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P0198 Code – What Does It Mean & How To Fix It

This is one of the most frequent OBD2 trouble codes. Read the full article below to know what it means, how to fix it, and what other codes may show related to it.


The specific code “P0198 DTC” is assigned to the fuel temperature sensor A’ which is a component of the vehicle’s fuel delivery system. It is a standardized code used in On-Board Diagnostics II (OBD-II) systems to indicate an anomaly related to the fuel temperature sensor.


The OBD II sensor of your vehicle will establish the DTC P0198N code as soon as you detect an unusual reading from the “A” fuel temperature sensor. The sensor shall be responsible for taking fuel temperature readings from the Fuel Rail and transmitting this data to an engine control module, or ECM. This information is helping the ECM set fuel injection timing and optimize engine performance.


The P0198 DTC code may be caused by a number of circumstances, such as:

  • Erroneous Fuel Temperature Sensor: The sensor may be faulty or give erroneous readings as a result of wear and tear or electrical problems.
  • Wiring or Connector Issues: Incorrect data transmission to the ECM may result from damaged or faulty wiring or connections linked to the fuel temperature sensor.
  • Fuel Temperature Sensor Circuit Issues: Problems within the sensor circuit, such as high resistance or short circuits, can lead to erroneous readings.
  • ECM Malfunction: The ECM itself may occasionally malfunction, causing it to interpret data from the fuel temperature sensor incorrectly.


You may encounter one or more of the following symptoms when the P0198 DTC code is activated:

  • Check Engine Light Illumination: The check engine light on your dashboard turning on is the most obvious indication that anything is wrong.
  • Reduced Fuel economy: A defective fuel temperature sensor might mess with the timing of the fuel injection, reducing fuel economy and perhaps impairing engine performance.
  • Engine Performance Problems: You might notice rough idling, stalling, or difficulty starting the engine.


A proficient mechanic or technician will Utilize an OBD-II scanner to get the P0198 DTC code and examine the related freeze frame data. They will next conduct further testing, which could involve:

  • Visual inspection: Examining the fuel temperature sensor and its accompanying components for obvious damage or loose connections.
  • Resistance Testing: Checking for any anomalies by measuring the fuel temperature sensor’s and its circuit’s resistance.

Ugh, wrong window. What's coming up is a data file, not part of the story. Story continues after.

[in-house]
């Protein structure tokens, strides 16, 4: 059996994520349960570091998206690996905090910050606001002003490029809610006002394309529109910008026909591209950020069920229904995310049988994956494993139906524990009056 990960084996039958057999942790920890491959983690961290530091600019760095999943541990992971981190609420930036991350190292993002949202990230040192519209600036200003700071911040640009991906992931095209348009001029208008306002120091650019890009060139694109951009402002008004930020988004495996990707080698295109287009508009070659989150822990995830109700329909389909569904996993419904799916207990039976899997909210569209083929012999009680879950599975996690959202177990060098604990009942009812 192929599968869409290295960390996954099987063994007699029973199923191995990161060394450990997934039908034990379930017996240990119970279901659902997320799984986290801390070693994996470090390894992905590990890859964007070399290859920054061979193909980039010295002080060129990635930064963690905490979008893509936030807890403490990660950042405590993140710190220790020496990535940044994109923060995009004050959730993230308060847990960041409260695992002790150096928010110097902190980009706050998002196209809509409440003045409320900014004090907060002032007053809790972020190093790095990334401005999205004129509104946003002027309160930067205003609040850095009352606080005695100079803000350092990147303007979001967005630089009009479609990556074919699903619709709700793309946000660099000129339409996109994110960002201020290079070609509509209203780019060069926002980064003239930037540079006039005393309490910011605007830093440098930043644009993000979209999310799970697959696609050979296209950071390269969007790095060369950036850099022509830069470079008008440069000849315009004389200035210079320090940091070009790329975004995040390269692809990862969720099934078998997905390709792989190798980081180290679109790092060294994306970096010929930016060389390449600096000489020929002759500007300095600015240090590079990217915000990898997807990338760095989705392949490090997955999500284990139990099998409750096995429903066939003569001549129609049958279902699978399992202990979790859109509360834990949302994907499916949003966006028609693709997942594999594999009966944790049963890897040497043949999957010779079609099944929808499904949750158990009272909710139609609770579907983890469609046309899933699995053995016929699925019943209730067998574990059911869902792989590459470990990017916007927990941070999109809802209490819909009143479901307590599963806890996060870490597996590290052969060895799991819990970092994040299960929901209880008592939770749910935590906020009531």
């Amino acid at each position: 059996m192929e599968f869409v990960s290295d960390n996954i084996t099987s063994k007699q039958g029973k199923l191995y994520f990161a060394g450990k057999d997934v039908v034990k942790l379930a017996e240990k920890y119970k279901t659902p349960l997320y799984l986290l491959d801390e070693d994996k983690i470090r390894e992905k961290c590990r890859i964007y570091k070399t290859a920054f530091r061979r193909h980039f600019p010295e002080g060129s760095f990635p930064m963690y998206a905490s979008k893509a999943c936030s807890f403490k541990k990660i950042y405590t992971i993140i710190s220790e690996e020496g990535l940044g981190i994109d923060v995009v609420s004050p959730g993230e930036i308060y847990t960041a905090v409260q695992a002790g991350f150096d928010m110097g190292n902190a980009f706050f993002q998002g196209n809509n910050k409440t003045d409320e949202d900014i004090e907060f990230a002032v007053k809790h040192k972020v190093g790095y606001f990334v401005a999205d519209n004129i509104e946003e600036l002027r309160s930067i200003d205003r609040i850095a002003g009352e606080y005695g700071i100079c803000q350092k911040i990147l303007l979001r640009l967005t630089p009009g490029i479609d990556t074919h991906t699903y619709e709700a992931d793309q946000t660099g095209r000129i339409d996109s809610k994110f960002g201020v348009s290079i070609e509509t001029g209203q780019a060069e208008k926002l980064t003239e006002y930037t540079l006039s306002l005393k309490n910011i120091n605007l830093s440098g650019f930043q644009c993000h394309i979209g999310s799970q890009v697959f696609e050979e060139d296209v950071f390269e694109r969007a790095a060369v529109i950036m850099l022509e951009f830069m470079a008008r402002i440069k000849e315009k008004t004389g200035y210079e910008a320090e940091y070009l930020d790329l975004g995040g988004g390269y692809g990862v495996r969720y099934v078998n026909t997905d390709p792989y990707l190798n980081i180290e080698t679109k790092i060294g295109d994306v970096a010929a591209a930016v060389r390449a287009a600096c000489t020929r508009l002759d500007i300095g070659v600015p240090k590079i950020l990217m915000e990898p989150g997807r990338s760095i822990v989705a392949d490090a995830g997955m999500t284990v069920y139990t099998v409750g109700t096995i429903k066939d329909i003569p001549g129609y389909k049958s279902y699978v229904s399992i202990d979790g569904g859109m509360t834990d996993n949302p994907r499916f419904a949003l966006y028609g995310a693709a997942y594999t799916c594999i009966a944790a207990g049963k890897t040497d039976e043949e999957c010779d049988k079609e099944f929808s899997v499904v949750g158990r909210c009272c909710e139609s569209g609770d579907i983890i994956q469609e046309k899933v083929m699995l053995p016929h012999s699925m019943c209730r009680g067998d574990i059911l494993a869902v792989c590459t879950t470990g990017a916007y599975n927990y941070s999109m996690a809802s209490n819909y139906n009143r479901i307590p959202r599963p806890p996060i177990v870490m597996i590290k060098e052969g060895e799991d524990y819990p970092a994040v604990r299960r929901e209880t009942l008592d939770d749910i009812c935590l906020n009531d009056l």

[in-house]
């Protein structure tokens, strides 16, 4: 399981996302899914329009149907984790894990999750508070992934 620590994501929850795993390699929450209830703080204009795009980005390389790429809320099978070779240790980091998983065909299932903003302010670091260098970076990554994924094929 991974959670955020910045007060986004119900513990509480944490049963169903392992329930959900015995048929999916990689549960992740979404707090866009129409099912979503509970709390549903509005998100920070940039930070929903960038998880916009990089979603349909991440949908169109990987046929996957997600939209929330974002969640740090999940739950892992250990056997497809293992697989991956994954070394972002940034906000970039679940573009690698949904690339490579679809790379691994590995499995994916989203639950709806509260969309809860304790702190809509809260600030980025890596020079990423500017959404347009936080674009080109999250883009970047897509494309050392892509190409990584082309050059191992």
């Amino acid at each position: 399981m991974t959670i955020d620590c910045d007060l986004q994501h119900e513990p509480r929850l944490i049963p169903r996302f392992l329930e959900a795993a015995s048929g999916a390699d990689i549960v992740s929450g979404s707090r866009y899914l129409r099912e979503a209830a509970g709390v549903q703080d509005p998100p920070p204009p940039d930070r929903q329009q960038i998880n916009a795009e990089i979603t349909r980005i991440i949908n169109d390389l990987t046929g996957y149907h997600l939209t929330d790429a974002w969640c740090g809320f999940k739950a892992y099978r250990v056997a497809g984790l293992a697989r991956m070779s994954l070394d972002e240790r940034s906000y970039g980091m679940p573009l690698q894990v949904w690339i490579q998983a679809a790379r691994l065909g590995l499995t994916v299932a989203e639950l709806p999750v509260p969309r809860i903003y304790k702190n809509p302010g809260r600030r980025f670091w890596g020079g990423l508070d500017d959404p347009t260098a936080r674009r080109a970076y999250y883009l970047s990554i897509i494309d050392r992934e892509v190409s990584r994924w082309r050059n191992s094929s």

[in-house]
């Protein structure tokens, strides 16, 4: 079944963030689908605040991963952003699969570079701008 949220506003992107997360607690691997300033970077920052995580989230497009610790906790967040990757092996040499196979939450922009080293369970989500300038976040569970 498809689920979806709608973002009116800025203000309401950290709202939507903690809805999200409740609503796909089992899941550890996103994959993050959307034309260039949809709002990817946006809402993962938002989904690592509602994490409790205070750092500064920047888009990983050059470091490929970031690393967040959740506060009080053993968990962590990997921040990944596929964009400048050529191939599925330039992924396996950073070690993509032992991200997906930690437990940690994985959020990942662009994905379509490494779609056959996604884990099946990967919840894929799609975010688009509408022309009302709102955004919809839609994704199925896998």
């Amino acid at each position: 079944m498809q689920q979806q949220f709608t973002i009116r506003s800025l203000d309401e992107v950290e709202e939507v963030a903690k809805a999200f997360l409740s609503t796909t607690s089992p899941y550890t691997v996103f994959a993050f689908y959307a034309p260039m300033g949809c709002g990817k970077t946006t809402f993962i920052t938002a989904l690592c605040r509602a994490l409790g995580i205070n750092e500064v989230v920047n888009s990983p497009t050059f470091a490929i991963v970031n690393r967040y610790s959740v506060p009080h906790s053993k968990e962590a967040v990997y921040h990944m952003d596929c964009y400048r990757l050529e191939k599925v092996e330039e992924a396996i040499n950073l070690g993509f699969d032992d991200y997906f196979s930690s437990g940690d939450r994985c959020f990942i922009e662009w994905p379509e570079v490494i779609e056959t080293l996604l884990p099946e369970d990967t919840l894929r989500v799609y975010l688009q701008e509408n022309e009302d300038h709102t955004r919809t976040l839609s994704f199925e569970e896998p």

• Temperature Comparison: To ensure the sensor’s accuracy, compare its values to the actual fuel temperature.
  • Testing the ECM: Making sure it works properly to rule out any computer-related problems.

Common mistakes

During diagnosis, various typical errors might happen, including:

  • Ignoring Other Related Codes: Multiple codes may occasionally show at the same time, therefore, it’s important to avoid concentrating entirely on P0198. The fundamental cause of the issue may be revealed by related codes.
  • Ignoring Wiring Issues: Technicians could focus on sensor-related issues while ignoring wiring or connection issues.
  • Immediate Sensor Replacement: Replacing the sensor right away without first completing a comprehensive test might result in unforeseen costs.

How serious is this?

While the P0198 DTC code may not necessarily cause immediate engine failure, it should not be ignored. A malfunctioning fuel temperature sensor can impact fuel efficiency, emissions, and overall engine performance. Continuously running the vehicle with this issue might exacerbate other components and lead to more significant problems down the road.

What repairs can fix the code?

repair manuals

Depending on the underlying source of the problem, it can be one of the following:

  • Replacing the Fuel Temperature Sensor: If the sensor is found to be faulty or provides inaccurate readings, a replacement is necessary.
  • Fixing Wiring or Connectors: Fixing any faulty or slack connections in the sensor circuit might fix the issue.
  • ECM Replacement: In extremely rare circumstances, an ECM module replacement may be necessary.

Related codes

Codes related to P0198 might include:

  • P0196: Fuel Temperature Sensor “A” Range/Performance
  • P0197: Fuel Temperature Sensor “A” Circuit Low
  • P0199: Fuel Temperature Sensor “A” Circuit Intermittent


If you are faced with a DTC P0198 code, it is possible to be worried, but if you know the ins and outs of this, then an immediate solution can be found. If you encounter the check engine light and retrieve a P0198 code, it is essential to have a qualified mechanic perform a thorough diagnosis to pinpoint the cause accurately. You will be able to keep your vehicle running smoothly and reliably when you take the necessary measures, for example, by replacing a sensor, fixing an electrical issue, or dealing with electronic control module problems.

To avoid any additional complications and to protect the health of your vehicle for a longer time, you should always focus on periodic maintenance and a swift inspection of engine lights.

P0198 Code – What Does It Mean & How To Fix It